What Does the Latest Toyota Recall Mean for Prius Drivers?
Toyota has announced another recall for defective auto parts. The Japanese automaker has issued multiple recalls over the past few months. First, several hundred thousand Toyota vehicles were added to the infamous Takata recall. Then in February, a class action suit was filed against the company for crashes caused by Prius models stalling at high speeds. Now, the manufacturer is launching two more recalls just days apart. The subject of these recalls could have serious safety ramifications.
Why Prius Owners Should Worry About the Latest Toyota Recall
At the end of August, Toyota recalled almost 20,000 2012 model-year Avalon vehicles. These vehicles are suspected of having a defect that doesn’t properly indicate if a seatbelt is buckled. This can lead to the car’s airbags failing to deploy during a crash. Passengers have an increased risk of severe injury or death. However, this recall was tiny compared to the Prius recall announced just a week later.
Around 192,000 Prius models that were sold in the U.S. are being called back to dealerships all over the country. Exposed wiring could cause these vehicles to short circuit and catch fire. The defect affects 2016-2018 model-year Prius and C-HR compact SUVs, which comes out to a total of over 1 million vehicles worldwide. However, only 192,000 of those affected vehicles were sold in the United States.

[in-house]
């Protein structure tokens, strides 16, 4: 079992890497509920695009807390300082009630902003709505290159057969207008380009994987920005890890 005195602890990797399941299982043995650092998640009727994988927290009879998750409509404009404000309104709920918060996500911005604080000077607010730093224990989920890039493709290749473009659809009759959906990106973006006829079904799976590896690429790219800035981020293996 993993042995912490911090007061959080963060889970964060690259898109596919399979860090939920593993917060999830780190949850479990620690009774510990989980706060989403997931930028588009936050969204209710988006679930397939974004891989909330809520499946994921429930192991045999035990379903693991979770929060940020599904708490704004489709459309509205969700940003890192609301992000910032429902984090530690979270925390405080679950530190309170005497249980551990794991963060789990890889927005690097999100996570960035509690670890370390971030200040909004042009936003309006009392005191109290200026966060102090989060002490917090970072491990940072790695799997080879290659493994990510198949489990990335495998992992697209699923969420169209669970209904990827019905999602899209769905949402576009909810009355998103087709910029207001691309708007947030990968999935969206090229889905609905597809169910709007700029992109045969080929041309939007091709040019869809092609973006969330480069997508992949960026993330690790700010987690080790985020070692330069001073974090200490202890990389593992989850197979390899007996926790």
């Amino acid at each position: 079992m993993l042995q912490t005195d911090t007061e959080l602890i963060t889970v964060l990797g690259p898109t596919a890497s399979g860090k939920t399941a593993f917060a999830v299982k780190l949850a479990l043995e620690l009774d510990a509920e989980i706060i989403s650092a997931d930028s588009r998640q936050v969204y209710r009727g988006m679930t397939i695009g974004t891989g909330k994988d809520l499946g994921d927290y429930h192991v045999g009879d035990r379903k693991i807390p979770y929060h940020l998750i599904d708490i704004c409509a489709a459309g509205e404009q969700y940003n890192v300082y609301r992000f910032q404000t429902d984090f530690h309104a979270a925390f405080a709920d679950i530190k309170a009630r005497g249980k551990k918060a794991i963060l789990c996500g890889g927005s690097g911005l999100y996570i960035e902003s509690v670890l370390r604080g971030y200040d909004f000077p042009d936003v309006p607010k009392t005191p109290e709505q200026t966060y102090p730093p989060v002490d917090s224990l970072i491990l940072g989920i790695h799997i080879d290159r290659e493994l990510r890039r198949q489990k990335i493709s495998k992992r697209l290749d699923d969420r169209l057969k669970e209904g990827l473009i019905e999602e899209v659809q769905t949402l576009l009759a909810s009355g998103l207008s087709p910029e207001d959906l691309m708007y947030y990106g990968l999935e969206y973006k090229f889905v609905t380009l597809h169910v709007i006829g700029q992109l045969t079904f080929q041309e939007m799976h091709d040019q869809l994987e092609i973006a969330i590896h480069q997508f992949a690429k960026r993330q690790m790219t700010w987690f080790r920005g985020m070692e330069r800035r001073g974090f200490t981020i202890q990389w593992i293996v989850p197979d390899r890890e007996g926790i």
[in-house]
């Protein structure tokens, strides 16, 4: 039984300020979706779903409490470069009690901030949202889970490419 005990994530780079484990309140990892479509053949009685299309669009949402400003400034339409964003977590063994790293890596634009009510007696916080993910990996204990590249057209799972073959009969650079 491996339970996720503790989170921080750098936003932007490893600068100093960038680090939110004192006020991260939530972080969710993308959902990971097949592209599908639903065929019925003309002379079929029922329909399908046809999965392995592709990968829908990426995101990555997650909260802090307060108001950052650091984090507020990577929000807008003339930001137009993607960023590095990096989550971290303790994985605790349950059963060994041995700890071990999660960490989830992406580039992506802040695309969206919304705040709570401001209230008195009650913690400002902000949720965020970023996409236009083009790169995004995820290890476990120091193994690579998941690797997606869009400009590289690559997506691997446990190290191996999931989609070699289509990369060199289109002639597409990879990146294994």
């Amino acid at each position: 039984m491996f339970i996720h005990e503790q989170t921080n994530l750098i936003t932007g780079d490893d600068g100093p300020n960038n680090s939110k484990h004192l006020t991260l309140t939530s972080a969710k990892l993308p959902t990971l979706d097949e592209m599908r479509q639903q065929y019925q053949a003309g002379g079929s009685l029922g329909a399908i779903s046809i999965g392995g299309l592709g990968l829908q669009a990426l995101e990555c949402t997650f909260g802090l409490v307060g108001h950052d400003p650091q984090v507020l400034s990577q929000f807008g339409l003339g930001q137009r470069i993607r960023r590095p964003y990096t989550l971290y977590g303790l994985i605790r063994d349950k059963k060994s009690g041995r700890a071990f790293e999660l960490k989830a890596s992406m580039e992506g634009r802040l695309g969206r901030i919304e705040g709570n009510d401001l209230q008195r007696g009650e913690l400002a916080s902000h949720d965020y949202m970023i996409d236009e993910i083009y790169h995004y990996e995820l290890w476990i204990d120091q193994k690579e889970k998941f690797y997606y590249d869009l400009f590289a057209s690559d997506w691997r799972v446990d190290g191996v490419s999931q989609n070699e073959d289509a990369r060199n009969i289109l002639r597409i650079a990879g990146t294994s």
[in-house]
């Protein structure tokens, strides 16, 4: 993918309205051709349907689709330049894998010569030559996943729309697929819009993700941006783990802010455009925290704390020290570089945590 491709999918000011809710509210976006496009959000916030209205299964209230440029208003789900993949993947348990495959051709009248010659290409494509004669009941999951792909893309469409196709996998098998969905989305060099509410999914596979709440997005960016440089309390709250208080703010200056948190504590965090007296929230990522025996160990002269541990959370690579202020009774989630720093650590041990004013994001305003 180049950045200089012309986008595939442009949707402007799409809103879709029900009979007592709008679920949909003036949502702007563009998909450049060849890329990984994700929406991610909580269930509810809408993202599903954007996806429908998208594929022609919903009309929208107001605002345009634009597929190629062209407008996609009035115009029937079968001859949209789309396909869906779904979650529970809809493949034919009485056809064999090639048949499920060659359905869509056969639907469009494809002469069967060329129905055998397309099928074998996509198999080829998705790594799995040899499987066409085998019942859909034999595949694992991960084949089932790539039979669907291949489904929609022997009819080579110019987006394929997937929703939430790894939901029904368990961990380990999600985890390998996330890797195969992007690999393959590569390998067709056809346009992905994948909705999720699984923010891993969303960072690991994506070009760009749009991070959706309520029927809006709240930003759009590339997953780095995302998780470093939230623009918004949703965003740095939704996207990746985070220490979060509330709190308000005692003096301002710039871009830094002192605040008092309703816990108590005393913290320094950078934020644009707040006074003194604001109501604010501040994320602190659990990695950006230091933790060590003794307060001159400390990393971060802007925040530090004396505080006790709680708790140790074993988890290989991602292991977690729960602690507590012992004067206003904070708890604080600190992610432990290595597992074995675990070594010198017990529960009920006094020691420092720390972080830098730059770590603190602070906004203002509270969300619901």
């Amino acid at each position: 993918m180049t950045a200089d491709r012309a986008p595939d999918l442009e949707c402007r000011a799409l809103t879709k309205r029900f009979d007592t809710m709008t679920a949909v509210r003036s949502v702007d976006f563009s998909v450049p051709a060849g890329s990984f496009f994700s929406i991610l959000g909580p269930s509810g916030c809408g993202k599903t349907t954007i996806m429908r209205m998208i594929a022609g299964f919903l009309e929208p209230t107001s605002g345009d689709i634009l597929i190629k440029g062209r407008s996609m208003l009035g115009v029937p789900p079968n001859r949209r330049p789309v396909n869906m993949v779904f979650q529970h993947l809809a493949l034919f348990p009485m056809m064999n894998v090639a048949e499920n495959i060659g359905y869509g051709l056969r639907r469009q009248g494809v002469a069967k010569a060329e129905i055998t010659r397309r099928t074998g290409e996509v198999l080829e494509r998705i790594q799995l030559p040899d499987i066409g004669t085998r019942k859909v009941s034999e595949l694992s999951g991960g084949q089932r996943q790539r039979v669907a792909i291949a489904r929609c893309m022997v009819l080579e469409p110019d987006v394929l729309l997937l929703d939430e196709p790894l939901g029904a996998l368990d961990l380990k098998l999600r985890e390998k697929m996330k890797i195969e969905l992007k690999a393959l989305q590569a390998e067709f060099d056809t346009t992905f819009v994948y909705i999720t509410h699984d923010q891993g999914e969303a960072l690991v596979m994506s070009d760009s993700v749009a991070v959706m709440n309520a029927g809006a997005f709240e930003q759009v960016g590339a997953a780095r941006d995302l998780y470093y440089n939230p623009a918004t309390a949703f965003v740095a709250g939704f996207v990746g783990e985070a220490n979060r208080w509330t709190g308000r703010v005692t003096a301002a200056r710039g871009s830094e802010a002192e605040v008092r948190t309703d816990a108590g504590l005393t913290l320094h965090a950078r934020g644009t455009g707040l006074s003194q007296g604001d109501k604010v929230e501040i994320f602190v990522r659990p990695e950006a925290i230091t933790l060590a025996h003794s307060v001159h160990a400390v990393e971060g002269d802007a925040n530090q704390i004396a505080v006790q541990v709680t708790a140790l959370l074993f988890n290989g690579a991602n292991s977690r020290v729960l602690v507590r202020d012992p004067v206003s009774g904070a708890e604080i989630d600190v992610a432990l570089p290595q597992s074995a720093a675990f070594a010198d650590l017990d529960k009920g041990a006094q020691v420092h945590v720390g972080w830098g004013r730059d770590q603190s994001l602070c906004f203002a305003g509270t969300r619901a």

Car owners are being asked to bring their vehicles in to have the faulty part replaced or wrapped with electrical tape. However, there are still concerns about whether anyone was hurt by fires caused by this defect.
With so many dangerous defects being discovered in these Toyota vehicles, contacting an attorney may be necessary for any injured parties. This company could be responsible for any injuries inflicted by these defective parts. However, investigating the incident is the only way to prove that a defective part caused harm. The attorneys at Eisenberg, Rothweiler, Winkler, Eisenberg & Jeck, P.C., have experience with lawsuits involving auto defect injuries.